As Congress focuses on how to drive down drug prices, there is bipartisan support for prohibiting reverse payment agreements, also known as “pay-for-delay” arrangements. These arrangements involve a brand-name pharmaceutical manufacturer paying one or more potential generic competitors to delay bringing a generic to market as part of a resolution to a patent infringement lawsuit. Although lawmakers have talked about the issue for over a decade, the House Energy and Commerce Committee and the House Judiciary reported legislation prohibiting these arrangements as part of a larger drug package considered by the House of Representatives. The legislation passed 234-183, by recorded vote.

  • The House Energy and Commerce Committee passed by voice vote H.R 1499, the “Protecting Consumer Access to Generic Drugs Act of 2019.” The legislation, introduced by Rep. Bobby Rush (D-Ill.), also passed the House Energy and Commerce Committee and House Judiciary Committee by voice votes.
  • Lawmakers struck the most controversial aspect of the proposal — allowing enforcement retroactively to June 17, 2013 — during the full Energy and Commerce Committee’s consideration of the bill. During subcommittee consideration, Republicans had voted against this proposal because of its retroactive nature, saying they would support the bill if the retroactivity were removed. A bipartisan amendment arose during the full committee markup to eliminate the retroactive portion of the bill and to provide the Federal Trade Commission (FTC) with flexibility to enforce arrangements that the FTC felt would be anti-competitive or bad for consumers. That amendment passed on a voice vote.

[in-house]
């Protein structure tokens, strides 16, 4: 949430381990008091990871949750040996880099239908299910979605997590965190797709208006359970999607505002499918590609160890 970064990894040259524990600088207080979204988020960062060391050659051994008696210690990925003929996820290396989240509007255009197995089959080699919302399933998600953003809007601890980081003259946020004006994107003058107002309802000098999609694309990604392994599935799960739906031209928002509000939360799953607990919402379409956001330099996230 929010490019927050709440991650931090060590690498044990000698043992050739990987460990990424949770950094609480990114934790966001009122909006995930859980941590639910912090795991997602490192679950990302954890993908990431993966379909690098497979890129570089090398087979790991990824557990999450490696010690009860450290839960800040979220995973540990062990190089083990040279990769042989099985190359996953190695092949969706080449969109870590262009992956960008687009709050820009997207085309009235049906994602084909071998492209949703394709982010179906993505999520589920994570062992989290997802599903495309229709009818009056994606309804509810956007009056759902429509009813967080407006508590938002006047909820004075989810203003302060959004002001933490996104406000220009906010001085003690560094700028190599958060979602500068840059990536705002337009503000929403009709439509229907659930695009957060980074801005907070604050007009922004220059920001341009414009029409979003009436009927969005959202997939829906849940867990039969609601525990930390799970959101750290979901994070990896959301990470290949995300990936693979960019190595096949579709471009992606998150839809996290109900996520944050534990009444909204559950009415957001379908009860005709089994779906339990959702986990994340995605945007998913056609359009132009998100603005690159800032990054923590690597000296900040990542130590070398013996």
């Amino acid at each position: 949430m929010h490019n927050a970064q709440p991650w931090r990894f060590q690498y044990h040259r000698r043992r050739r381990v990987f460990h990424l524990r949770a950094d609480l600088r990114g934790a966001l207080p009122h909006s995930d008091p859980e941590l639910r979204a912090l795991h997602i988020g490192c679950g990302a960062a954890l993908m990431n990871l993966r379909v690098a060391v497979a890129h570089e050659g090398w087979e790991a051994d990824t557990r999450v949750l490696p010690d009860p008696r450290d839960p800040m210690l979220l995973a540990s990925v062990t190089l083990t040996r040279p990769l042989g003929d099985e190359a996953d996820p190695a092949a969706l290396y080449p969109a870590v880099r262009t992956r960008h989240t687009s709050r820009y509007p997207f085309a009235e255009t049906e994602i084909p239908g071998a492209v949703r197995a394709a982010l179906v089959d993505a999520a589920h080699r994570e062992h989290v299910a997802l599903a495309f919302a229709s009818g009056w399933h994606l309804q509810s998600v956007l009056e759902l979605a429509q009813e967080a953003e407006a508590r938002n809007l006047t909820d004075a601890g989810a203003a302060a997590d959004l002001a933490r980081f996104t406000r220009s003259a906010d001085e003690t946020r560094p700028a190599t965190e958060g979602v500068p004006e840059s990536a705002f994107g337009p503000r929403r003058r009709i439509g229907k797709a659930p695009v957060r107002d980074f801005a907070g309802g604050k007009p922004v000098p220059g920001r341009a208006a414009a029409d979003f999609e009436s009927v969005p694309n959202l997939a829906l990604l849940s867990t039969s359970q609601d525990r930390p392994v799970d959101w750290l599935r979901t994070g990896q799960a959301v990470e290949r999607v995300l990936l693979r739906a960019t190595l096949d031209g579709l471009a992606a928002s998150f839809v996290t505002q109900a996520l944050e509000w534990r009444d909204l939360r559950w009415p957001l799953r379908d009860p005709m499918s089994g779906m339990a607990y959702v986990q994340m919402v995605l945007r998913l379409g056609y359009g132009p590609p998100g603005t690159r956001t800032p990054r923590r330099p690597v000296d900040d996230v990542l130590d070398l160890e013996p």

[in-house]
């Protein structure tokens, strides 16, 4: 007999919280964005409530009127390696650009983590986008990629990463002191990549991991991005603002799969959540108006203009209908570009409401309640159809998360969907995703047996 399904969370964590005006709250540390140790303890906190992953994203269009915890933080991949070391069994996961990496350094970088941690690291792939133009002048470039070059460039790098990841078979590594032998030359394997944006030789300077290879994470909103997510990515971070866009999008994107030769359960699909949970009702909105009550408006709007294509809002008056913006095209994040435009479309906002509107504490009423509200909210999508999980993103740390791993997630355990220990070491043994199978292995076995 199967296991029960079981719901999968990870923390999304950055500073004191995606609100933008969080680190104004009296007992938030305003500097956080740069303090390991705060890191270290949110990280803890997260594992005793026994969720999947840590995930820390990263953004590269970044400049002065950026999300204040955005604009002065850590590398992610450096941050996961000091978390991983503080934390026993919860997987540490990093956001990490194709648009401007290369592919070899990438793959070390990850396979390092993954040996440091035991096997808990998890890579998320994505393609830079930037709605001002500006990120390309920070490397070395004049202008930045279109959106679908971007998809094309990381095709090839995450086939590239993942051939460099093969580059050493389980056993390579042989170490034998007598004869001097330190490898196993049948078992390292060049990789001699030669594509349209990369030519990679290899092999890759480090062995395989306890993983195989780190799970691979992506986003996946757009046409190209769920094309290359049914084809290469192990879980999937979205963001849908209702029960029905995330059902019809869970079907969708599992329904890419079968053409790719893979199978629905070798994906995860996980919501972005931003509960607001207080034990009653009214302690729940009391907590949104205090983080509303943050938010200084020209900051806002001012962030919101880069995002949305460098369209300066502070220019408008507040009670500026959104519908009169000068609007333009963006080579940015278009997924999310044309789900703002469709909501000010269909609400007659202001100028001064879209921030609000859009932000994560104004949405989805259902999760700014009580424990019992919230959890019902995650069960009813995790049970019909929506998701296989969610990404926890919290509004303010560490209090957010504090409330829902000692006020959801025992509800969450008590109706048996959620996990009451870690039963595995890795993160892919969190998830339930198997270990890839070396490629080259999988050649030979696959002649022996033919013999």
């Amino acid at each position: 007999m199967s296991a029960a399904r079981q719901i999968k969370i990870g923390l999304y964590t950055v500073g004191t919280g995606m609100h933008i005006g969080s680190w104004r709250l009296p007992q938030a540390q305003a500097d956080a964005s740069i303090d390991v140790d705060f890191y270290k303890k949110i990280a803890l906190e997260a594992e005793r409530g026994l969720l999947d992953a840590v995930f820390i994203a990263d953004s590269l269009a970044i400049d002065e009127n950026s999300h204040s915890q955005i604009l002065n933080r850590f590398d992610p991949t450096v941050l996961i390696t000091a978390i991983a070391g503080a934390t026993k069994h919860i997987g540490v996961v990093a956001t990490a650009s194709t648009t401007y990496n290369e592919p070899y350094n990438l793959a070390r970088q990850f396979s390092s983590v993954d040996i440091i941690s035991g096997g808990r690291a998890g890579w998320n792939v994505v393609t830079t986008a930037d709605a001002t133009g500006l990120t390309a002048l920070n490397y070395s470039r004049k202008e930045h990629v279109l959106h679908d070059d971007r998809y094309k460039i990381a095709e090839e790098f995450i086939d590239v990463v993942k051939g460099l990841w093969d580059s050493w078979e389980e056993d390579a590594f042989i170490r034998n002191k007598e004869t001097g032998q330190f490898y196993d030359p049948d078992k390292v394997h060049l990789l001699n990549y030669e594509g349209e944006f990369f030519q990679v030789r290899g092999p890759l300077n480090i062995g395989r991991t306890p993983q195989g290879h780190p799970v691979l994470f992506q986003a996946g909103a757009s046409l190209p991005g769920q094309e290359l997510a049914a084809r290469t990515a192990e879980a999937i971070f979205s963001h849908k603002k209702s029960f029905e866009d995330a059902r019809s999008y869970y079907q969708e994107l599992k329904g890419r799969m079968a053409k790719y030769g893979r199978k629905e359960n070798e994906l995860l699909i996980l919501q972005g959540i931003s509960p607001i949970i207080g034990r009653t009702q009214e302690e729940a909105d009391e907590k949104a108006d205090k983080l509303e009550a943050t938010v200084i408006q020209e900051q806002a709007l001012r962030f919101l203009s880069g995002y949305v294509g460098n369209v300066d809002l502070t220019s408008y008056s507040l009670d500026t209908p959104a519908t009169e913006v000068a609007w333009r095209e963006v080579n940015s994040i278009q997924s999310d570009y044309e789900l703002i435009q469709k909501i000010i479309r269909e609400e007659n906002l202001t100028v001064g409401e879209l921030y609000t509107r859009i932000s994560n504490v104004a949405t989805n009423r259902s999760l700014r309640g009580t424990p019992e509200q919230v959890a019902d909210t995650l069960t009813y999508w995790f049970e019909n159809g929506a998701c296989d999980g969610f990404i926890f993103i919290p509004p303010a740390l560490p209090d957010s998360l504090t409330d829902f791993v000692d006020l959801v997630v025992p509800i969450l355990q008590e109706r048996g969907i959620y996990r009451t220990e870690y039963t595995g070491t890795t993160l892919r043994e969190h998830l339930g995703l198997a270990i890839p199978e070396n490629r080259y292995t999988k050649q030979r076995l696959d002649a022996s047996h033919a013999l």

• Sens. Amy Klobuchar (D-Minn.) and Chuck Grassley (R-Iowa) introduced similar legislation in the Senate. Bill S. 64, “The Preserve Access to Affordable Generics and Biosimilars Act,” was referred to the Senate Judiciary Committee, of which both are members. Klobuchar and Grassley introduced similar legislation in the last Congress. This year’s legislation is cosponsored by Sens. Patrick Leahy (D-Vt.), Joni Ernst (R-Iowa) and Kevin Cramer (R-N.D.).
  • The May 16 vote by the full House of Representatives is just the first package of bills to be considered. The Energy and Commerce Committee is preparing another bipartisan package, and the speaker of the House is developing legislation concerning drug negotiations.

What appears evident is that some kind of “pay for delay” legislation is likely to advance through Congress and become law in the near future. Pharma companies, investors, lenders and other interested parties should follow this legislation closely because of its potential impact on the competitive risks associated with new drug development, and pay particular attention to how such legislation treats retroactive application of prior “pay for delay” arrangements. This topic is likely to evolve and elicit much debate for the foreseeable future, including how retroactivity might be applied to existing arrangements among competing branded and generic pharma companies.